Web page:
I then asked my mentor, “So what if the asker further replied, ‘The top leader doesn’t have a close relationship with the middle manager. The top leader is simply someone who likes to do what he wants and doesn’t follow the rules. The low level employee is similar.’ Then how should we reply?"


My mentor said, “You can reply that no one is perfect. When we see our superior has problems, we can advise them in a respectful and polite manner, that we should be understanding and patient in the process."


Again, the response is about correcting their attitude of opposition and blame. I got the idea, as I have previously written about how to effectively advise or criticize others before.


Another person at the workshop asked the teacher,

"My daughter couldn't come today, but she wants me to ask you, if the human race goes extinct, what will happen to Buddhism? Will Buddhism also die out?"


Again, how would you reply? What attitude do you think this daughter might have?


What came to my mind was: "The human race probably won't go extinct anytime soon. The Buddha said there's still 9000 years of Buddhism left." This answer is still focused on replying the matter.


The teacher replied,

"First, I would try to understand why your daughter asked this question. For example, if her personality is the type that tends to worry a lot, I might try to ease her worries and ask her, 'If a person works hard to cultivate virtues and accumulate goodness, do you think they can change their life for the better? If one person can, do you think a family can? The same for a nation and for the entire human race. So don't worry about the human race going extinct. Instead, we can all focus on improving ourselves and accumulating goodness. Also, the Buddha said that there's still 9000 years of Buddhism remaining in this world.'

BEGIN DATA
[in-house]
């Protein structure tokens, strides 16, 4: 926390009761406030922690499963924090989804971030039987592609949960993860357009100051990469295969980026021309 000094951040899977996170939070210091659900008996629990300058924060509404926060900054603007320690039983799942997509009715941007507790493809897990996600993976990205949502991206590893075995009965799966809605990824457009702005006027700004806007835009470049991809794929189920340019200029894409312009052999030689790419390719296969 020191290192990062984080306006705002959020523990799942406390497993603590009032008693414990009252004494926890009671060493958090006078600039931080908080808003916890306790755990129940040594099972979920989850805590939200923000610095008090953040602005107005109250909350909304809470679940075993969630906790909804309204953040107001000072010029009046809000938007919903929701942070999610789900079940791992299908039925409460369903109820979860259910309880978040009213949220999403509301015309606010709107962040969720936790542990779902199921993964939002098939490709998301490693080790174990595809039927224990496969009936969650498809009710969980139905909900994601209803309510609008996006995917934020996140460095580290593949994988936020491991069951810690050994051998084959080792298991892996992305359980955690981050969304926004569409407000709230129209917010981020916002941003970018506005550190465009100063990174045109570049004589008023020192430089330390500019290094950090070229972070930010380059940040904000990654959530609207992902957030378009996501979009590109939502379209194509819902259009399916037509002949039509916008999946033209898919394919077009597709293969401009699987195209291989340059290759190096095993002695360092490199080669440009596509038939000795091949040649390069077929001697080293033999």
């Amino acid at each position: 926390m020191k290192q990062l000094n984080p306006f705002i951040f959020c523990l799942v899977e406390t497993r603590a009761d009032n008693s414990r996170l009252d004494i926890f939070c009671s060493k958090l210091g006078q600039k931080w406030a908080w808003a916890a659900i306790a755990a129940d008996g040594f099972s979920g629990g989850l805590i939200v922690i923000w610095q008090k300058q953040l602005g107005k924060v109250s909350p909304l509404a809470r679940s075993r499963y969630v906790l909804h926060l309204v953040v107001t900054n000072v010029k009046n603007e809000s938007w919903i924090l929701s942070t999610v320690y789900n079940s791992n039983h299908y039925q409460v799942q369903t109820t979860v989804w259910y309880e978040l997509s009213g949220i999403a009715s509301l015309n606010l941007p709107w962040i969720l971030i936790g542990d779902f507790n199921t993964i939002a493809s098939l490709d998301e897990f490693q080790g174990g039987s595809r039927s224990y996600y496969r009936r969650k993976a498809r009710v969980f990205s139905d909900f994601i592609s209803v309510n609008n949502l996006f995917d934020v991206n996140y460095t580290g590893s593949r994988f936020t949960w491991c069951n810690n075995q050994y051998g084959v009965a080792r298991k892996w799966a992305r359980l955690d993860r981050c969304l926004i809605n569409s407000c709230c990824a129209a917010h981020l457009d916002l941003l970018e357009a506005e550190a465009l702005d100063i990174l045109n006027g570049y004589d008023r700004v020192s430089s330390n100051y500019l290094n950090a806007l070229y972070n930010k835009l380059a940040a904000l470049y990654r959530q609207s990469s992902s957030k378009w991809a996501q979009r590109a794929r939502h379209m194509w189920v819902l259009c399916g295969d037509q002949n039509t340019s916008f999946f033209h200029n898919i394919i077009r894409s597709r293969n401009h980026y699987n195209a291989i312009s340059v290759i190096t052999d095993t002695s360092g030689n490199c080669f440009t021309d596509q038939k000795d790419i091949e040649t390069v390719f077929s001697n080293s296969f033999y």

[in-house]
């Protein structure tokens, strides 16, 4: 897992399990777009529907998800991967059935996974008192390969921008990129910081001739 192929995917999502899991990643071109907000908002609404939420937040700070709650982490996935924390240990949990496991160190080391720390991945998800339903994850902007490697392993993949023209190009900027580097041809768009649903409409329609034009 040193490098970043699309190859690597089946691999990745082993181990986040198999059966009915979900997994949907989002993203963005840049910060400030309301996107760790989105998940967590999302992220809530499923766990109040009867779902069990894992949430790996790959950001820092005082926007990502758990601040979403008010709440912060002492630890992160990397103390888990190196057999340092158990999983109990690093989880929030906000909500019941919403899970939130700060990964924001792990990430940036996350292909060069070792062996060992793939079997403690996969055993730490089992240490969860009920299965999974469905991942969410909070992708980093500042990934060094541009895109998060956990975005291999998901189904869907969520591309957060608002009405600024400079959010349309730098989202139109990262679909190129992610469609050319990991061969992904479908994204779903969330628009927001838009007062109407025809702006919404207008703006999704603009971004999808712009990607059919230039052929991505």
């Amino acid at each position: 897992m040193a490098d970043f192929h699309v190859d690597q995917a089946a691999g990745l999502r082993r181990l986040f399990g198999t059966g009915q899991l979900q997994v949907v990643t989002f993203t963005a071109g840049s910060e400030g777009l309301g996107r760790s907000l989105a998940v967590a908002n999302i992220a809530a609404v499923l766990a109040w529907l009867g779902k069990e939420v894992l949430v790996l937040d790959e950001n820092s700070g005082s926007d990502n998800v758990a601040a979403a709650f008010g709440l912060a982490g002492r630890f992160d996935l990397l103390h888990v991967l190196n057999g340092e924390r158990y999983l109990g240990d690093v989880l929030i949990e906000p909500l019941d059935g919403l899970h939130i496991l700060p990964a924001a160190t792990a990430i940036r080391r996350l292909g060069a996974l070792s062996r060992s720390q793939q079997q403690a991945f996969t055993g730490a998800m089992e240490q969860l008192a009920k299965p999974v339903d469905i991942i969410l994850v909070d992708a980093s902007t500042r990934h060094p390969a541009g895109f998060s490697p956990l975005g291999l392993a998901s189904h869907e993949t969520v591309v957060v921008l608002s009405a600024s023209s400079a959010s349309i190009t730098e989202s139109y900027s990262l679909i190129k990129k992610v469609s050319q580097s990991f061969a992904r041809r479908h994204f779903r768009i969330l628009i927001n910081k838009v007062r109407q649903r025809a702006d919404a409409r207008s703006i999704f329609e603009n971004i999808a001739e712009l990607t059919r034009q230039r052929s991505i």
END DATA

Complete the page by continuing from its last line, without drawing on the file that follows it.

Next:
Another possibility is that she has a big heart and cares a lot about the wellbeing of the whole world. In this case, I would praise her big heart and encourage her to have a big aspiration for herself."

From this experience, I learned that when listening to other people's words, we shouldn't just listen to the words. We need to listen deeper for the attitude behind the words, and that comes from observing their facial expression, tone of voice, and choice of words. Consider these examples:

  • If someone offers you help, are they truly sincere, or are they just being polite but don’t actually want to go through the trouble of helping you?

  • If someone says, "It's no trouble", are they sincere about it, or are they just being polite?

  • If someone says, "How can I help my family members and friends to learn ancient philosophy with me?" Do they have an impatient, controlling, and opposition attitude? Or do they have a humble and cautious attitude?

  • If someone is asking you for advice, do they truly trust your judgment? Or are they just being polite? Or are they flustered and asking anyone and everyone?

  • If someone is giving you advice, do they have a cautious and humble attitude? Or do they like to lecture others?


Even if two people say the same thing or ask the same question, if their attitude differs, then our response should differ. We can even extend this idea to actions. If someone does something for you, are they happy to do it, or are they doing it because they don't have a choice? Our goal should be to help others have a good attitude and an effective way of thinking. In my observation, this is quite a different way of thinking that many are not aware of. But when we practice this way of thinking, we can better prevent and resolve problems from the root.


Weekly Wisdom #296